Hunting Opportunities for the Canvasback
Unless you have access to many decoys and a good waterfowl boat/blind combination, it might be tough to break into hunting canvasbacks. But you can luck out occasionally if you’re diver duck hunting in the right flyway. California has the best opportunity for the Pacific flyway, while Texas and North Dakota are likely best for the Central flyway. In the Mississippi flyway, Minnesota, Wisconsin, Louisiana, and eastern Texas all usually have good harvest levels. Things are tough for those in the Atlantic flyway, but Maryland may still offer some shots.
Equipment and Bag Limits
Hunting canvasbacks requires most of the same duck hunting essentials as any species – a hunting license/federal duck stamp, a shotgun (12-gauge), non-toxic shotgun shells, camouflage clothing, a blind, and decoys. However, there is an issue of scale with canvasbacks. Since they commonly start forming huge rafts of ducks during migration, it can be tough to call a giant V-flock out of the sky with just a few dekes out. You may need dozens to get the right visual effect and entice a flock down. The current daily bag limit for canvasbacks is two birds.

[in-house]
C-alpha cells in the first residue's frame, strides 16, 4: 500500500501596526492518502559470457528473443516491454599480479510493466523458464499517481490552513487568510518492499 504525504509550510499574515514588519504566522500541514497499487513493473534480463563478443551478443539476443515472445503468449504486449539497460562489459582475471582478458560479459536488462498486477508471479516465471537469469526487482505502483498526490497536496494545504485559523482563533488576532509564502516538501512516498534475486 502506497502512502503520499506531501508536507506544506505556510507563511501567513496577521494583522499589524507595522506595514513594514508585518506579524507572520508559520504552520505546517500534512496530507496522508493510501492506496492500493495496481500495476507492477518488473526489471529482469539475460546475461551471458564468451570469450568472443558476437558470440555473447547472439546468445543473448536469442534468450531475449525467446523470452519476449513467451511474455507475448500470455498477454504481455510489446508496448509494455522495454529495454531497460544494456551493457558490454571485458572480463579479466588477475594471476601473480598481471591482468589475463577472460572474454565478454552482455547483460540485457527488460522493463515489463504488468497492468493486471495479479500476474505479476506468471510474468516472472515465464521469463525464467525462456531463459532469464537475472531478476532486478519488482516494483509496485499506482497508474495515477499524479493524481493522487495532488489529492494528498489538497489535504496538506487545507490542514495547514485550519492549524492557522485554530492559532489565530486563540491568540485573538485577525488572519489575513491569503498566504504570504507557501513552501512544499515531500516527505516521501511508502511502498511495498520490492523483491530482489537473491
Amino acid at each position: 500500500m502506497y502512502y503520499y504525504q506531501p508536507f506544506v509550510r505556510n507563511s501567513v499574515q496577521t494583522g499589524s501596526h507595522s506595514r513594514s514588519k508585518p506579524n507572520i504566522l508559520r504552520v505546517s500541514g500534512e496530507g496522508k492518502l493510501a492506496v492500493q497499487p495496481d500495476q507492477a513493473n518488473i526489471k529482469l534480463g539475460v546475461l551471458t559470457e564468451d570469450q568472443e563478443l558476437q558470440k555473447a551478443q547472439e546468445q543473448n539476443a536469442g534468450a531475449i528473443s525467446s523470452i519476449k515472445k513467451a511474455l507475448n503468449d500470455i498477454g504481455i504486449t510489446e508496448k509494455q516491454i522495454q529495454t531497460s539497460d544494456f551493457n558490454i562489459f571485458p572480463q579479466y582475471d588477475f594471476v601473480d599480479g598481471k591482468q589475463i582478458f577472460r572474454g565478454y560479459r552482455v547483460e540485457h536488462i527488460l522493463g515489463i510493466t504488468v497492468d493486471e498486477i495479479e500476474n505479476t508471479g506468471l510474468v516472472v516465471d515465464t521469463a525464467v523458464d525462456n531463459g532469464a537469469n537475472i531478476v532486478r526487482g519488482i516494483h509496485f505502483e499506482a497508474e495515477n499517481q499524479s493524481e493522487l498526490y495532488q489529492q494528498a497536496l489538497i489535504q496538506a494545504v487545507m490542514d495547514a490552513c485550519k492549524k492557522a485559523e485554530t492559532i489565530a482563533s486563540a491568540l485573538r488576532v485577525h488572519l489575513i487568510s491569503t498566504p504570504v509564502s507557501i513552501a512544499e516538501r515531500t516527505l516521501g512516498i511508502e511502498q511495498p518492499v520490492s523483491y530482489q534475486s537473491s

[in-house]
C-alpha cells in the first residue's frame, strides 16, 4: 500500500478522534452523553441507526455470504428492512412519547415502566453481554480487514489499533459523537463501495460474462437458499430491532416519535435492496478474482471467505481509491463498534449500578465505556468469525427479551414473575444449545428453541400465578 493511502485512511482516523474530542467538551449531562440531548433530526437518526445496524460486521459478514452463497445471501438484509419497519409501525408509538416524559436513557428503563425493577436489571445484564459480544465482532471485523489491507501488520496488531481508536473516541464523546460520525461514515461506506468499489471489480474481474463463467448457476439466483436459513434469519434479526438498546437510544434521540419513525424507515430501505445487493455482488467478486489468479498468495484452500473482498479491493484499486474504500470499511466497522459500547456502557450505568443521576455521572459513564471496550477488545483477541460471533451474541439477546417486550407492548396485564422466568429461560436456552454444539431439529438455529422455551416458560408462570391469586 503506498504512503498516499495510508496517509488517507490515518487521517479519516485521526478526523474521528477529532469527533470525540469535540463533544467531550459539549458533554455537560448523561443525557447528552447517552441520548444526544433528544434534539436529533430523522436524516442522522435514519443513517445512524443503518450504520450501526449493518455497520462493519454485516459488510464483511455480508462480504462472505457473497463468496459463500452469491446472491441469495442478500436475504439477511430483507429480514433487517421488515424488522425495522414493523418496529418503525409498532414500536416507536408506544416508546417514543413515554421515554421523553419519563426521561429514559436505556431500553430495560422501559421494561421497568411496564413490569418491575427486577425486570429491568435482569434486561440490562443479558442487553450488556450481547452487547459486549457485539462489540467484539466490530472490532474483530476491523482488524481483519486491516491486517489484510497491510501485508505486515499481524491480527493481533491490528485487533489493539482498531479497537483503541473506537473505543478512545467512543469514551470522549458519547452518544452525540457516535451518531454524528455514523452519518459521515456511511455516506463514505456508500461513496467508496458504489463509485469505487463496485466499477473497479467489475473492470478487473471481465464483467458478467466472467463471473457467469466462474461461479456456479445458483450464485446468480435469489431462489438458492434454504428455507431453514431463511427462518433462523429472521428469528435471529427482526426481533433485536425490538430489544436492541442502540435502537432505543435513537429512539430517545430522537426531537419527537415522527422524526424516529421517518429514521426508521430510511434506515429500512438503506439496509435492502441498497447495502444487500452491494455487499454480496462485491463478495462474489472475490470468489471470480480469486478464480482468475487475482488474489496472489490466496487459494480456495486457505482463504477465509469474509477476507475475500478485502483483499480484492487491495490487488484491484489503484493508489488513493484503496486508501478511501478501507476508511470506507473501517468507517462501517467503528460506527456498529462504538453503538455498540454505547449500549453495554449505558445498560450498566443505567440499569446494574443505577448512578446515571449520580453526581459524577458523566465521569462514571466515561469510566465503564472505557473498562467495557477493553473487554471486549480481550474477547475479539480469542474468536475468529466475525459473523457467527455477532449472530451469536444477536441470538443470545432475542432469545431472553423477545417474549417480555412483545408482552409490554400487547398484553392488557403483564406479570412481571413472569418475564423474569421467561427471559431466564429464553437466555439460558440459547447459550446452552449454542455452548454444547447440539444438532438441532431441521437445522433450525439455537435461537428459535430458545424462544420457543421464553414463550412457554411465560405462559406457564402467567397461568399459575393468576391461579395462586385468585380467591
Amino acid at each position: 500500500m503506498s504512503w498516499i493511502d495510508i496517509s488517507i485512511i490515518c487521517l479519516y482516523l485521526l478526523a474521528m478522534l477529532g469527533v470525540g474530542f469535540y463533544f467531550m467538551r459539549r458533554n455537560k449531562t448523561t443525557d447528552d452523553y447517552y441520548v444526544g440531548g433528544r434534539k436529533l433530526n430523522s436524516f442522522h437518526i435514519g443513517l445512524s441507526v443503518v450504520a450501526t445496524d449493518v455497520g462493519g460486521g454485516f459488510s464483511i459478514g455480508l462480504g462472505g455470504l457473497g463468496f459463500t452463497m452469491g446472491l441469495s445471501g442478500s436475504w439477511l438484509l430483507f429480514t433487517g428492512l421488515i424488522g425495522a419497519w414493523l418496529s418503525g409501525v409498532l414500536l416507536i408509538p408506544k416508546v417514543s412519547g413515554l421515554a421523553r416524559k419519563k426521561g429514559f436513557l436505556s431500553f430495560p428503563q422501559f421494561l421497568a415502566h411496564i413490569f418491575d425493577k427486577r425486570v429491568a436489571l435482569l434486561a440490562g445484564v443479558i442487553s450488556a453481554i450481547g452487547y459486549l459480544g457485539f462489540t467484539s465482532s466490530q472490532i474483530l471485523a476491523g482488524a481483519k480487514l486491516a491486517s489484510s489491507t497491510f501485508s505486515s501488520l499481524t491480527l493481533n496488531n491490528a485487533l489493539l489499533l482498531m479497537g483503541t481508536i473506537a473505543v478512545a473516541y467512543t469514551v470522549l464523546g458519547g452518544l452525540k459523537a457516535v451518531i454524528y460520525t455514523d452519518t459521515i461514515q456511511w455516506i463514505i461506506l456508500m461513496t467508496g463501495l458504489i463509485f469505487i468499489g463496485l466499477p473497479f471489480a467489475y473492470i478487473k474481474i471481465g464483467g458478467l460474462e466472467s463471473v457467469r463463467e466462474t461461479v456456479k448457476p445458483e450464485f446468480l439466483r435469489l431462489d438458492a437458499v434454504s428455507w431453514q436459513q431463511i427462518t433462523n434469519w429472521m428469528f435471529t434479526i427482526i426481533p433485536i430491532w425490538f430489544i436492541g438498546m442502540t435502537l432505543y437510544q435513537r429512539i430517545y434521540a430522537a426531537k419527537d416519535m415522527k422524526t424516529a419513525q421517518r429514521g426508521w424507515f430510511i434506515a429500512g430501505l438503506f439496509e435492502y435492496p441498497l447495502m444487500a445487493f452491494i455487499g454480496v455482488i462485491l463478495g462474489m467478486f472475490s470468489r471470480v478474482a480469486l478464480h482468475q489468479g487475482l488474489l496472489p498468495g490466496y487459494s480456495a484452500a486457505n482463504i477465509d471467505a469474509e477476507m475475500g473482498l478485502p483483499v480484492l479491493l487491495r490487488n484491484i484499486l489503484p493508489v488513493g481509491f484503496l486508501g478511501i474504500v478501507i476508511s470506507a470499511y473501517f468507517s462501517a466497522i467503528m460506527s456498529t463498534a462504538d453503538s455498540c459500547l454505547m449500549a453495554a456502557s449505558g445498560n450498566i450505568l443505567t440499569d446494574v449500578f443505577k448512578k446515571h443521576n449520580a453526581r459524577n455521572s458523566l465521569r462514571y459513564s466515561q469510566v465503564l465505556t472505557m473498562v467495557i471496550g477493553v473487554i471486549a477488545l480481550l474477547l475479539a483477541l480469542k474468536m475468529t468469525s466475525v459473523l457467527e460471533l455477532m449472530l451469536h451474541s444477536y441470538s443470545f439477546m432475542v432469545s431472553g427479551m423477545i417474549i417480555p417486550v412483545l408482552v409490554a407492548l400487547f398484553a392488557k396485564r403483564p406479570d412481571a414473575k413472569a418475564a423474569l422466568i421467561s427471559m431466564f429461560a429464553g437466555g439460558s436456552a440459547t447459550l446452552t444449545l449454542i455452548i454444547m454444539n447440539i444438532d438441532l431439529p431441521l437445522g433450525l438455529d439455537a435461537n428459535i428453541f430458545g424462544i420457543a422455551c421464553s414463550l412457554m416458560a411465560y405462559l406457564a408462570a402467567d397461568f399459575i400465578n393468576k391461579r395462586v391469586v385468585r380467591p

Canvasback Hunting Techniques
If you really want to hit pay dirt your first time out, you might want to seek help from a knowledgeable friend or reputable guide. You should be able to find one somewhere along the Mississippi River, along the Gulf Coast, or in the plains states. Hunting big water with over a hundred decoys is rarely possible for a newbie waterfowl hunter. But a good waterfowl guide should be able to provide that. Likewise, hunting these powerful ducks on big water without a strong retrieving dog can reduce your chances due to crippled birds escaping.
If you’d like to try hunting canvasbacks on your own without the huge spread, there are a few pointers to consider. When you can only use a dozen decoys, focus most of them on drake canvasback decoys. The white drakes provide more of a visual cue for flocks flying over. Add some motion to the decoys to further enhance their realism. Also, feel free to mix in some puddle duck decoys, as you can usually find them mingling with mallards during migration. With any luck, you can add a large “bull can” to your species list too.
Ryan Lisson is a biologist and regular content contributor to several outdoor manufacturers, hunting shows, publications, and blogs. He is an avid small game, turkey, and whitetail hunter from northern Minnesota and loves managing habitat almost as much as hunting. Ryan is also passionate about helping other adults experience the outdoors for their first time, which spurred him to launch Zero to Hunt, a website devoted to mentoring new hunters.